Lewis Capaldi reveals he has Tourette syndrome, says it ‘makes so much sense’


Lewis Capaldi shared Monday during an Instagram Live that he had been recently diagnosed with Tourette syndrome.

“I have Tourette’s, I’ve always had that part of me,” said the “Someone You Loved” singer, 25. “I do that shoulder twitch a lot and… underneath every TikTok and stuff people are like, ‘Why is he twitching?,’ which is fine. Curiosity is fine, I get it, you’re like ‘What is that?’”

The Mayo Clinic defines Tourette syndrome as a disorder that “involves repetitive movements or unwanted sounds (tics) that can’t be easily controlled.” These tics usually manifest by age 15. Males are three to fours times more likely to develop Tourette syndrome.

Capaldi clarified that his twitches were not due to drug use, as some online had speculated.

“Some people are like, ‘He’s definitely taking cocaine.’ Do you think before I play to 20,000 people, as an anxious person, I’m gonna take a big line of cocaine? Never gonna happen,” he told his 5.4 million followers.

Capaldi revealed that he has received treatment to reduce some of the twitching.

“It’s a new thing, I haven’t really learned too much about it, I’m learning. I’ve got Botox in my shoulder to stop it moving. It worked for a bit,” the “Before You Go” musician said.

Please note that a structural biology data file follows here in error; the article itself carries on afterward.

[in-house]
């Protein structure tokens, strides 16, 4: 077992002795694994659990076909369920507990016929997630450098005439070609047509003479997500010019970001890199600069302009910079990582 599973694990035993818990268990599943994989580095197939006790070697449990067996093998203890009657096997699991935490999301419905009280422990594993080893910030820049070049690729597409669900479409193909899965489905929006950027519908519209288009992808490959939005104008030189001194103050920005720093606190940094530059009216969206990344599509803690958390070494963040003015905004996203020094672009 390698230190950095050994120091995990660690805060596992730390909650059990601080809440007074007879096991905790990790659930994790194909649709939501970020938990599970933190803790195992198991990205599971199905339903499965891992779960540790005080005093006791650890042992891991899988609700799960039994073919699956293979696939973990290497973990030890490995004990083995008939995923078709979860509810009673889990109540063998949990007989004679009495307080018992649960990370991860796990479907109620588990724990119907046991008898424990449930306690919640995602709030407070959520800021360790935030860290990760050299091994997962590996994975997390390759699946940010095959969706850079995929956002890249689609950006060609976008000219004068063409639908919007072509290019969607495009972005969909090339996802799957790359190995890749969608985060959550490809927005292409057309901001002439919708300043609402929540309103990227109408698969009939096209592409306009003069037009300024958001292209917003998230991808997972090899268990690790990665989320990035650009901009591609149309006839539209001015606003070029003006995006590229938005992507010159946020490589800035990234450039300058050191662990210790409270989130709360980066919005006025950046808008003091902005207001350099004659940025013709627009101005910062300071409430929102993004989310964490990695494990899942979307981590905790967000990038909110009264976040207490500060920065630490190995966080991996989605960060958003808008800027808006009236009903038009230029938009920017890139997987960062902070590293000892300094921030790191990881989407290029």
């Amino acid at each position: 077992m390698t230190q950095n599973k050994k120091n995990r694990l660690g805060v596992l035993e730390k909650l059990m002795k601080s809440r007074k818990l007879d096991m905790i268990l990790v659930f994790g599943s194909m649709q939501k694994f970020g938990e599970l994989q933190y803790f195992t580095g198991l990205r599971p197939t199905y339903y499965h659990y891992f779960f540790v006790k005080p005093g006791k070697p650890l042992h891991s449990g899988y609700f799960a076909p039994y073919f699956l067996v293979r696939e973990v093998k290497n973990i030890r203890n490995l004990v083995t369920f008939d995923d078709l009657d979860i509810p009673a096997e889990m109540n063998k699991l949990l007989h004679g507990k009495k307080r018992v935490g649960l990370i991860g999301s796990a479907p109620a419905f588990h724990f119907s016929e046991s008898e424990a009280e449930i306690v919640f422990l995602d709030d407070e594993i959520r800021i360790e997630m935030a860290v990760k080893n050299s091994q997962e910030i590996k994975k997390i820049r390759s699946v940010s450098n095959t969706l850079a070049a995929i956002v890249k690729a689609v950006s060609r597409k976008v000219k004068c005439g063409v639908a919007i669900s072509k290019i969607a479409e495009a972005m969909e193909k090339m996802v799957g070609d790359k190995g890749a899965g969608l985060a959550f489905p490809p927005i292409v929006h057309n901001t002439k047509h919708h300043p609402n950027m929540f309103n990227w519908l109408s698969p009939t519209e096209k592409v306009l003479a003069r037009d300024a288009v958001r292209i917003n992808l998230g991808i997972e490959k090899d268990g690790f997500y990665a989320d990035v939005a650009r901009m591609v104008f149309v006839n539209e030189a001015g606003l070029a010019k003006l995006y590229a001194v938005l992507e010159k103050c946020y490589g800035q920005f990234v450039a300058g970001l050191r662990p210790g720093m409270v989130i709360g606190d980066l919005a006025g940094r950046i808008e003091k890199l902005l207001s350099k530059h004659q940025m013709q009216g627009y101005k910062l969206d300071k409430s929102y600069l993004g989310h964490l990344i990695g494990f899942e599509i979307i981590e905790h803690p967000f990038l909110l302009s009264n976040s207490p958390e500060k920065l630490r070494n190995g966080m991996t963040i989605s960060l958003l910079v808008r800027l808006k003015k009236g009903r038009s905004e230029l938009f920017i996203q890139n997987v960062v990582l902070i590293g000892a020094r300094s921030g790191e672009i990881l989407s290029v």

“The worst thing about it is that when I’m excited I get it, when I’m stressed I get it, when I’m happy it happens… It happens all the time. Some days it’s more painful than others and some days it’s less painful. But yeah, it’s not that big a deal. It looks a lot worse than it is. Sometimes it’s really uncomfortable, but I guess that’s that.”

While the diagnosis was unexpected, Capaldi said it now “makes so much sense.”

“I look back at my interviews from 2018 and all the rest of it, I can see that I’m doing it,” he said. “But it comes and goes, I’ll go sometimes months without doing it.”

He assured his fans that he’s “healthy as f—” after getting results from a recently medical screening.

“Tourette’s affects 1 in 100 school aged children, however the public perception is that it affects only a minority,” Emma McNally, chief executive of Tourettes Action — a U.K.-based support and research charity for people with Tourette syndrome and their families — told the Guardian. “Lewis Capaldi speaking out about his diagnosis will hopefully encourage others who are in the public eye to do the same.”

In 2018, singer Billie Eilish revealed that she had been diagnosed with Tourette syndrome as a child.

“I have diagnosed tourettes. I’ve never mentioned it on the internet because nobody thinks I’m deadass,” the “Ocean Eyes” singer wrote in an Instagram story. “As well as the fact I’ve just never wanted people to think of tourettes every time they think of me.”

Eilish added that her tics are only physical and that the disorder makes “easy things a lot harder.”

“I’ve taught myself ways of suppressing my tics and certain techniques to help [reduce] them when I don’t want to be distracting in certain situations,” she wrote. “Wasn’t planning on talking about this on here maybe ever, but it’s gotten to a point.”


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